A lens coloboma represents an incomplete lens formation due to failure of the fetal fissure to close completely.1 It is often accompanied by other ocular colobomas. It can be seen as a peripheral flattening or indentation of the lens It is usually inferior-nasal.1 It is also usually monocular. Superior-nasal lens coloboma is rare.1-2 A lens coloboma is associated with a deficiency or absence of the zonules at that site.1-2 Colobomas of the lens are divided into typical colobomas (those that occur at the site of the embryonic fissure) and atypical colobomas (not occurring at the site of the embryonic fissure).2 Atypical lens colobomas result from localized deficiencies of zonules that usually occur without an apparent cause. An atypical lens coloboma may follow an adjacent medulloepithelioma or other ciliary body tumor or surgery for congenital glaucoma.3

The embryonic fissure is located inferonasally and closes at the anterior margin (the future equator) first. With the closure of the embryonic fissure the basic structure of the eye is established.

The embryological basis of atypical coloboma is uncertain; various theories propose that it might be due to the rotation of the fetal fissure or that it may develop as a result of an inflammatory process.4 It may also result from persistence of mesodermal tissue of embryonic vascular origin blocking the forward growth of the neuroectoderm, thus causing a defect in the ciliary body and iris.2

Lens coloboma has been documented to cause an astigmatic refractive error.1-2 In these cases, if a significant refractive error is left uncorrected, refractive, meridional or anisometropic amblyopia may develop as a result. The prognosis of visual recovery in cases where visual disability has occurred will depend upon the time of detection (better prognosis inside the sensitive period) and the willingness of the patient to attempt rehabilitation. Cases involving ptosis, a condition where the eyelid covers the pupil, has the potential to cause amblyopia out of disuse. These cases are more difficult to remedy and will require either a ptosis crutch or surgical repositioning of the blocking eyelid. The prognosis of vision was poor at this age and he was advised to undergo squint surgery followed by ptosis surgery.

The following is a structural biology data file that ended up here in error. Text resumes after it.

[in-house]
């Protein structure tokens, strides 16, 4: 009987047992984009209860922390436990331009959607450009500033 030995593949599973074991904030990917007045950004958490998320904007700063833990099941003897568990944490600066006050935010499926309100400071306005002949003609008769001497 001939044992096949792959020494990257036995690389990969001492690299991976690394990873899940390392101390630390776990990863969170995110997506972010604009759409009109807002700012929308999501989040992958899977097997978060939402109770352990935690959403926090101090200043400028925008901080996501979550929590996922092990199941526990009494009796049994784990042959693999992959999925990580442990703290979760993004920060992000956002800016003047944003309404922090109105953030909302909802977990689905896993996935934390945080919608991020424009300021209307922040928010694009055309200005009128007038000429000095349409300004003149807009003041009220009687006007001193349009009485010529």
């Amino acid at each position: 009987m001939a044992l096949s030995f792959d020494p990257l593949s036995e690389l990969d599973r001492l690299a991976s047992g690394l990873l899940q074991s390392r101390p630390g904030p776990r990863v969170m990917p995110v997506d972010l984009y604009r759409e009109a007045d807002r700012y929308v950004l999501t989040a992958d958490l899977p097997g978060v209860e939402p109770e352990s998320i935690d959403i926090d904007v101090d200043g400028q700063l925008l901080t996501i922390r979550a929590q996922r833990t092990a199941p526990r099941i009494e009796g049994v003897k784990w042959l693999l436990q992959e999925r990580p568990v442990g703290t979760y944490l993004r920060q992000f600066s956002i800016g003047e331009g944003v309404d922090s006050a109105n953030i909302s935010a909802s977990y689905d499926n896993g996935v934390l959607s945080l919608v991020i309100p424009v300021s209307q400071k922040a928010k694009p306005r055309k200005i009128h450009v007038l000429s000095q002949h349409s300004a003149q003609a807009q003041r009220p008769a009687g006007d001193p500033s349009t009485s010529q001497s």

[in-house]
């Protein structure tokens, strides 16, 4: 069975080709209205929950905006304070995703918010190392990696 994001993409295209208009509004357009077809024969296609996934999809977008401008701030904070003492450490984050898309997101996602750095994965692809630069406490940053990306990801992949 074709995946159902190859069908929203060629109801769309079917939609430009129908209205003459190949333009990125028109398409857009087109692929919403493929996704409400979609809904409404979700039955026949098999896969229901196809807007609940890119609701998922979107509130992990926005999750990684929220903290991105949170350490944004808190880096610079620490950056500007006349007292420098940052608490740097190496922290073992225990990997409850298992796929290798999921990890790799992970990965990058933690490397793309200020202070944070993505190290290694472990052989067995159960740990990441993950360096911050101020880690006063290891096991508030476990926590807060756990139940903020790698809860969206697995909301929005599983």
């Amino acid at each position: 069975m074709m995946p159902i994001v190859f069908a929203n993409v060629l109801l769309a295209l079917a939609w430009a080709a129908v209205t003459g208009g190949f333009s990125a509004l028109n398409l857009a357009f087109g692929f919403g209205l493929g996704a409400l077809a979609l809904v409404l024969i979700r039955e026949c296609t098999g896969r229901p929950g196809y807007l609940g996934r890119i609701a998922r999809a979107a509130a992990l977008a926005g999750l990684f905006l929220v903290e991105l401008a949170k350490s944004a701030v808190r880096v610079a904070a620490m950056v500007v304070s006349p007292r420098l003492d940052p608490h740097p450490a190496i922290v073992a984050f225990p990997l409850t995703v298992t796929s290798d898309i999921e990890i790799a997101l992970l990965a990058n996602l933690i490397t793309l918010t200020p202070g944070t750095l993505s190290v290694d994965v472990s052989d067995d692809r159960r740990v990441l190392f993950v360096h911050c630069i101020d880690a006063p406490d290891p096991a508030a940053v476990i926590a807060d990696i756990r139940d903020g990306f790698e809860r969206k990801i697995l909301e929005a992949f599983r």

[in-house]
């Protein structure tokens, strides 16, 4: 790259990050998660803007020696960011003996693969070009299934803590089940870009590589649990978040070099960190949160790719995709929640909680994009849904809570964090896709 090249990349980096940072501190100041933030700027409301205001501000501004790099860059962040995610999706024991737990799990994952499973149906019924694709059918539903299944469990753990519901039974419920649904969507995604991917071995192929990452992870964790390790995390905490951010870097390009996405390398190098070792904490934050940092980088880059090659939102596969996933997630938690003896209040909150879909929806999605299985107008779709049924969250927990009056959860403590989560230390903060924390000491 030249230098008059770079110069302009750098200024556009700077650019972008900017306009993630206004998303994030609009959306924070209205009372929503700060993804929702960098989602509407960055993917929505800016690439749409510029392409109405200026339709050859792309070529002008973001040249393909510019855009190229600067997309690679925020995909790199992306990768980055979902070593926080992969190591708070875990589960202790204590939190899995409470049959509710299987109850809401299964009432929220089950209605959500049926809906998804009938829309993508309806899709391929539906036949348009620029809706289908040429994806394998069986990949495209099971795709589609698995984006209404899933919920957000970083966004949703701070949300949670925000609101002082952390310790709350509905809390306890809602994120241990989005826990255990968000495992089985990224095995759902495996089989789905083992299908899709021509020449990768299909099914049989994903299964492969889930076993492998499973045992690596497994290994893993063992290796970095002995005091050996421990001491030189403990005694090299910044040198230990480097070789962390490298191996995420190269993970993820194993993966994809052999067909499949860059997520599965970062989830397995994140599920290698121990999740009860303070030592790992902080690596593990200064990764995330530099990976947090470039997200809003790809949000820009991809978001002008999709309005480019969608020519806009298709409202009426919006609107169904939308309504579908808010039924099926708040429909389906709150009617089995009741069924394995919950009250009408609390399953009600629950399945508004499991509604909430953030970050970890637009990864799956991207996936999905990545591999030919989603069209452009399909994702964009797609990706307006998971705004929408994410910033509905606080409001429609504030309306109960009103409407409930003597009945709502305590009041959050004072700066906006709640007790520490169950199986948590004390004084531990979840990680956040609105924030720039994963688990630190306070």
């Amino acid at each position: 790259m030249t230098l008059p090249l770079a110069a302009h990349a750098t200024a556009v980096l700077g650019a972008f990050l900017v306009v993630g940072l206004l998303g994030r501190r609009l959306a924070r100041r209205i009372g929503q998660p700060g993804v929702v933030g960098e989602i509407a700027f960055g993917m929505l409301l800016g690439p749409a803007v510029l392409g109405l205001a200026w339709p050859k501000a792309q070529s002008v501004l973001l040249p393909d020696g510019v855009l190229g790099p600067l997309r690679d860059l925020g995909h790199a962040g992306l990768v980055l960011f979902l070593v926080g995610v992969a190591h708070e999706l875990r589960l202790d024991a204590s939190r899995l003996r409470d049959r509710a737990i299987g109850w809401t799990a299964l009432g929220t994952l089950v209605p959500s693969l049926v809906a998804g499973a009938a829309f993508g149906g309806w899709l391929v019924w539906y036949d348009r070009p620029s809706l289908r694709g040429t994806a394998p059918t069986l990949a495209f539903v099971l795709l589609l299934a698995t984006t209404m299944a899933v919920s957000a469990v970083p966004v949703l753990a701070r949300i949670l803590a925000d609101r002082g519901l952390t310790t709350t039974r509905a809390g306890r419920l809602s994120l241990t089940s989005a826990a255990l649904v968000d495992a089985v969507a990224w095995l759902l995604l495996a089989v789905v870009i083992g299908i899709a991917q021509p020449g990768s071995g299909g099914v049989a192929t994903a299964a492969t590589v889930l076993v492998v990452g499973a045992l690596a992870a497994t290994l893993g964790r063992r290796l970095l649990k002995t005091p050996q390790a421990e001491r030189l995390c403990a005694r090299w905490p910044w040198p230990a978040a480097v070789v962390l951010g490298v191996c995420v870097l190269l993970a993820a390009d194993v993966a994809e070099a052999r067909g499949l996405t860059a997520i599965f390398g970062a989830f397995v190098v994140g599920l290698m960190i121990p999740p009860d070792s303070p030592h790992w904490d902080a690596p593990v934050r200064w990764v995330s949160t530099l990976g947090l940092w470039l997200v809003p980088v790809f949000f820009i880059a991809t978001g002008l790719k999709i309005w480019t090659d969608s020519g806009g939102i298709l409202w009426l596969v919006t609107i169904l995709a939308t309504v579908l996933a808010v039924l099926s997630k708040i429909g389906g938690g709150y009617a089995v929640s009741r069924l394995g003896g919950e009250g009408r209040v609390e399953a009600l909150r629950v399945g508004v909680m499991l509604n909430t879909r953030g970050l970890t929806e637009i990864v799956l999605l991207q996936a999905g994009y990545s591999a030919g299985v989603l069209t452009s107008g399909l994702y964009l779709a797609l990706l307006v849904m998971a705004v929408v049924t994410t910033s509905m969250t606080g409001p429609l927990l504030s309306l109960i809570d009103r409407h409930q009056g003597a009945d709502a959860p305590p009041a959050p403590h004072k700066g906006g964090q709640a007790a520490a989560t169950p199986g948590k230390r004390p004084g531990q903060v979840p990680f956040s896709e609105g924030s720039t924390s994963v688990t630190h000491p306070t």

Lens coloboma is often a misnomer and might better be called coloboma of the zonules or of the ciliary body, as the process actually involves the segmental notching and contraction of the lens due to an absence of the zonules in that location.5

The zonules fail to form in the anterior secondary vitreous or the marginal bundle of Druault during the 3rd-4th month of gestation, due either to the failure of condensation and differentiation of the vitreous substance or to the failure of the lens to induce such changes.6

Embryologically, the choroid, the superior rectus (SR) and the levator palpebralis superioris (LPS) are derived from the neural crest cells.6 The neural crest cell function may be disrupted due to various genetic and epigenetic influences, leading to disturbances in the development of the choroid, SR and LPS, thus leading to the developmental defect.2,7,8 The presentation of a superior lens coloboma with monocular elevation deficit and ptosis does not fit into any recognized syndrome.

We believe that this could be due to a solitary occurrence suggesting the possibility of a developmental field defect due to various genetic or epigenetic factors, leading to the deficient signaling by the Sonic hedge hog (SHH) and PAX6 gene products, resulting in neural crest cell abnormalities that finally cause the superior lens (ciliary) coloboma, an elevator palsy as well as ptosis.9,10 Fields are those parts of the embryo in which the processes of development of complex structures appropriate to those parts are controlled and coordinated in a spatially ordered, temporally synchronized, and epimorphically hierarchical manner. Disturbances of field development may be corrected or may lead to anomalies of abnormal or incomplete differentiation limited to that particular field.

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Copyright © 2009. Spanish Council of Optometry
Journal of Optometry